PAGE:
The Same Old Question

It is the same old question, especially now in the age of home recording.

“how can I get my music to sound like “insert artist” at home with my rig”?

The recording industry will have you sold that it must be “this mic pre” or “that compressor” that holds the key to a golden tone that sells millions of records. The truth is that it is never one pieces of gear that creates a certain sound on a record. It is the culmination of many things, starting with a very nice sounding room (can’t get that at Guitar Center) which create the recorded sound. An experienced engineer touches all aspects of the process.

Consider this breakdown when recording guitars in a professional scenario vs. a home rig. This is not in order of importance, just signal flow:

1. The idea must be discussed between the engineer and the artist as to how the guitar should sound.

2. A guitar is selected, not based on affordability or availability, but what is correct for the part ( a professional studio will have options for this…)

3. An amp is selected in the same manner. (many options…)

4. A cabinet is matched to the amp (even more options…)

5. The cabinet is carefully placed in the room for desired ambient effect (or lack of ambient effect).

6. a microphone, or a combination of microphones are placed (too many options to shake a stick at)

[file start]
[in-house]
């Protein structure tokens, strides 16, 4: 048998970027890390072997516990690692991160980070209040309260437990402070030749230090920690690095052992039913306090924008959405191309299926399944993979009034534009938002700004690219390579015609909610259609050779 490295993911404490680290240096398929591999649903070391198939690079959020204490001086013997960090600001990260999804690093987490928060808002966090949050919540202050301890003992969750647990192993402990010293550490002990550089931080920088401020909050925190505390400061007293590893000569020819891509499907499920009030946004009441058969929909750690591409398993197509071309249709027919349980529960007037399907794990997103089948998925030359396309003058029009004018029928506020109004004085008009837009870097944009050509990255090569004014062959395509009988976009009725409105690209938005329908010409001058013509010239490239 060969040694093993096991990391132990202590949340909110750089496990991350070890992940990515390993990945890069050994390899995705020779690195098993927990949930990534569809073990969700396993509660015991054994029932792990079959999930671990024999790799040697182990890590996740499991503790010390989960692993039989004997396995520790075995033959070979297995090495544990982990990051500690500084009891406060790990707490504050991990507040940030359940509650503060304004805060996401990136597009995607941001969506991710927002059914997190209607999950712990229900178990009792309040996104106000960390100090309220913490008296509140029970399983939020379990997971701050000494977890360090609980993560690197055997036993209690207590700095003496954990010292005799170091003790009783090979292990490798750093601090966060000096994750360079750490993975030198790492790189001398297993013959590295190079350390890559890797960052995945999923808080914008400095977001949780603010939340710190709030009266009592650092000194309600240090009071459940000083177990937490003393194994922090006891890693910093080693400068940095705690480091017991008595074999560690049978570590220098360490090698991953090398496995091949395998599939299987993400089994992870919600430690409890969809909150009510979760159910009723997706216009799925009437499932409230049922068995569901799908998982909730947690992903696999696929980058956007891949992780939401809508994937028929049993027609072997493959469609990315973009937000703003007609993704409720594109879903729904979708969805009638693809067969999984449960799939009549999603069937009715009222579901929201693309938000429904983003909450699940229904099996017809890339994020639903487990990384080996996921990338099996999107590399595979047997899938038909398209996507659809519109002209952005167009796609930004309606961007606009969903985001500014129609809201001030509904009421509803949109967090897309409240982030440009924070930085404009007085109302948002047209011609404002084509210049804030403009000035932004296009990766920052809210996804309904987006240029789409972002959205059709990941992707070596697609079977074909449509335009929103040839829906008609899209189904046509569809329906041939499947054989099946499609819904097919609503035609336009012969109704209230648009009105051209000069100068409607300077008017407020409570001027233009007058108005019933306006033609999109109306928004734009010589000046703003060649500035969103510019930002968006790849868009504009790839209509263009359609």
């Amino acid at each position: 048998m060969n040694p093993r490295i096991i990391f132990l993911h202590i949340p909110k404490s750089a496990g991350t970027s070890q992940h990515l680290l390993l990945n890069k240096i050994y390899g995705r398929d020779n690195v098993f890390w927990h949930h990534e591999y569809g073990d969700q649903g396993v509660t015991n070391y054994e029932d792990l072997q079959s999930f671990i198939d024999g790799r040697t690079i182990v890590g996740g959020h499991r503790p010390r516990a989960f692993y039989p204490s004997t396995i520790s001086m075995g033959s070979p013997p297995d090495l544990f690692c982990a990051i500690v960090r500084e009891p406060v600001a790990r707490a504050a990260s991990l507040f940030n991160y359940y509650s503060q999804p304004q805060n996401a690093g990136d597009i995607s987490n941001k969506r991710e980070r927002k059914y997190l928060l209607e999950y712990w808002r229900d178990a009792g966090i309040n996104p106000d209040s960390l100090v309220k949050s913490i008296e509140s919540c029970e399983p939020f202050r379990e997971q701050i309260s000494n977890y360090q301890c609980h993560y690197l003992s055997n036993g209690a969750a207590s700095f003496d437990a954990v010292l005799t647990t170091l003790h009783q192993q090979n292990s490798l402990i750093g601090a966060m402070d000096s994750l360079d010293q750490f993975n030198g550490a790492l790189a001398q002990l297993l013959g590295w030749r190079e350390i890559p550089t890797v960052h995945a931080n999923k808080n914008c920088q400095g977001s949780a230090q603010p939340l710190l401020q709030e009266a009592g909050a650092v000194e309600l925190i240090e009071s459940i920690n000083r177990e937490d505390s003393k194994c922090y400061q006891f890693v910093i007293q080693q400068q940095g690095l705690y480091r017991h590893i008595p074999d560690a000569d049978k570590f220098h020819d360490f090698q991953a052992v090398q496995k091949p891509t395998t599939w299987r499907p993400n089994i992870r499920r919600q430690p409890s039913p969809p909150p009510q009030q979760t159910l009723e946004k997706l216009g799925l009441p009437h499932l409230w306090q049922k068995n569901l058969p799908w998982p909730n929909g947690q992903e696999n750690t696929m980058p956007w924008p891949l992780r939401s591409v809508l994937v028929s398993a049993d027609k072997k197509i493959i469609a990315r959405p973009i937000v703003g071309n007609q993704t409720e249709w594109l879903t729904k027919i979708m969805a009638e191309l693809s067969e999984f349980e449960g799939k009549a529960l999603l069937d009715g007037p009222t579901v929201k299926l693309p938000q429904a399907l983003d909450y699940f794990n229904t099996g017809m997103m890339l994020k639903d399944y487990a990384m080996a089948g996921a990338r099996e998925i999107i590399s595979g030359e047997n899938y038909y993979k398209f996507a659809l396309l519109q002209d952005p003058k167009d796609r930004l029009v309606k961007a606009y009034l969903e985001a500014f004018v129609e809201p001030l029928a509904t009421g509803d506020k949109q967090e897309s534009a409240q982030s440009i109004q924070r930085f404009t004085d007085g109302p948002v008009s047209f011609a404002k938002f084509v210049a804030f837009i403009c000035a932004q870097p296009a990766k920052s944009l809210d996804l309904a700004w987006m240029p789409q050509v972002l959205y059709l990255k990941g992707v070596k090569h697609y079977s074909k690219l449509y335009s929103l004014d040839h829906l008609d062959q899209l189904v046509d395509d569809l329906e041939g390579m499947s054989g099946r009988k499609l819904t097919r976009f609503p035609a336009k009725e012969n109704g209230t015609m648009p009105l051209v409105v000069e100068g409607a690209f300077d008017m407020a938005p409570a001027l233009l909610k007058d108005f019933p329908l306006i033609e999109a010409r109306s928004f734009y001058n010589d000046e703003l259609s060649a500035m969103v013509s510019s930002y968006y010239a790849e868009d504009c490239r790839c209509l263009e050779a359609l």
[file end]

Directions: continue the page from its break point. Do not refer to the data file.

7. a microphone preamp is selected, based on the response of the microphone, how the guitar reacts to the amp, and how the part fits within the arrangement of the song.

8. Eq and compression is chosen based upon the sonic effect desired from the mic preamp.

None of these options will make or break the sound of this guitar, but the culmination of these choices, done by an experienced recording engineer will make all of the difference in the world. Am I saying it is all about the gear? NO. I am suggesting that it is all about careful choices based upon experience. amps

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One response to “The Same Old Question

  1. Nice post Shane. I’ll add two more key parts of guitar tone:

    1. Strings/String gauge – Playing the exact same rig with two different sets of strings will sound completely different. Some strings are naturally brighter than others; age of strings effect tone; how much someone sweats effects the tone of strings; and gauge REALLY effects tone. If you have a player who’s bummed about his tone, he probably is starting with too thin of a gauge.

    2. The player – You could bring out all of SRVs gear set up the exact same way he would play it, and play the exact same notes but NObody is going to play that guitar like him. Finger strength, callus size, finger size, and most importantly feel are never going to be the same.

    Basically you’re never going to ever sound exactly like “insert artist,” but it’s fun to try 🙂

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